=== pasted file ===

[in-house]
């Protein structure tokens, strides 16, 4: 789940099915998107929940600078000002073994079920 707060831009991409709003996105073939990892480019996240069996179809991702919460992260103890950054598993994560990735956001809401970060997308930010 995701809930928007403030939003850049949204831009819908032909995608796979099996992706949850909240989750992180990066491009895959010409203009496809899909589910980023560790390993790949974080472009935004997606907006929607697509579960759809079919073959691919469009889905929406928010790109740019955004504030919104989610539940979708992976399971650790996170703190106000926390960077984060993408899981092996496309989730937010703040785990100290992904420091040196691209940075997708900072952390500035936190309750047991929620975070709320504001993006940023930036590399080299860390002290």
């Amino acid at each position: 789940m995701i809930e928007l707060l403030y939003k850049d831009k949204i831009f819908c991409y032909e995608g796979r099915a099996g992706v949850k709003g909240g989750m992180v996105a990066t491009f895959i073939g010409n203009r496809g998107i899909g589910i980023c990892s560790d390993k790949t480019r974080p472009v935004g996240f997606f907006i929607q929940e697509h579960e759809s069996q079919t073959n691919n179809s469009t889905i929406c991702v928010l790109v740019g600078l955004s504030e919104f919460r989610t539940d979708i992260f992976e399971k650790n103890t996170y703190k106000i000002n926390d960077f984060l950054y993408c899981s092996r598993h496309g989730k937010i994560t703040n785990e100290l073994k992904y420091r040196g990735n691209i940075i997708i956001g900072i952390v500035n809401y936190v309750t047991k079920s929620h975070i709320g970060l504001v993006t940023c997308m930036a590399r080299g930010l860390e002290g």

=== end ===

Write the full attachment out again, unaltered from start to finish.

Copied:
[in-house]
């Protein structure tokens, strides 16, 4: 789940099915998107929940600078000002073994079920 707060831009991409709003996105073939990892480019996240069996179809991702919460992260103890950054598993994560990735956001809401970060997308930010 995701809930928007403030939003850049949204831009819908032909995608796979099996992706949850909240989750992180990066491009895959010409203009496809899909589910980023560790390993790949974080472009935004997606907006929607697509579960759809079919073959691919469009889905929406928010790109740019955004504030919104989610539940979708992976399971650790996170703190106000926390960077984060993408899981092996496309989730937010703040785990100290992904420091040196691209940075997708900072952390500035936190309750047991929620975070709320504001993006940023930036590399080299860390002290």
């Amino acid at each position: 789940m995701i809930e928007l707060l403030y939003k850049d831009k949204i831009f819908c991409y032909e995608g796979r099915a099996g992706v949850k709003g909240g989750m992180v996105a990066t491009f895959i073939g010409n203009r496809g998107i899909g589910i980023c990892s560790d390993k790949t480019r974080p472009v935004g996240f997606f907006i929607q929940e697509h579960e759809s069996q079919t073959n691919n179809s469009t889905i929406c991702v928010l790109v740019g600078l955004s504030e919104f919460r989610t539940d979708i992260f992976e399971k650790n103890t996170y703190k106000i000002n926390d960077f984060l950054y993408c899981s092996r598993h496309g989730k937010i994560t703040n785990e100290l073994k992904y420091r040196g990735n691209i940075i997708i956001g900072i952390v500035n809401y936190v309750t047991k079920s929620h975070i709320g970060l504001v993006t940023c997308m930036a590399r080299g930010l860390e002290g």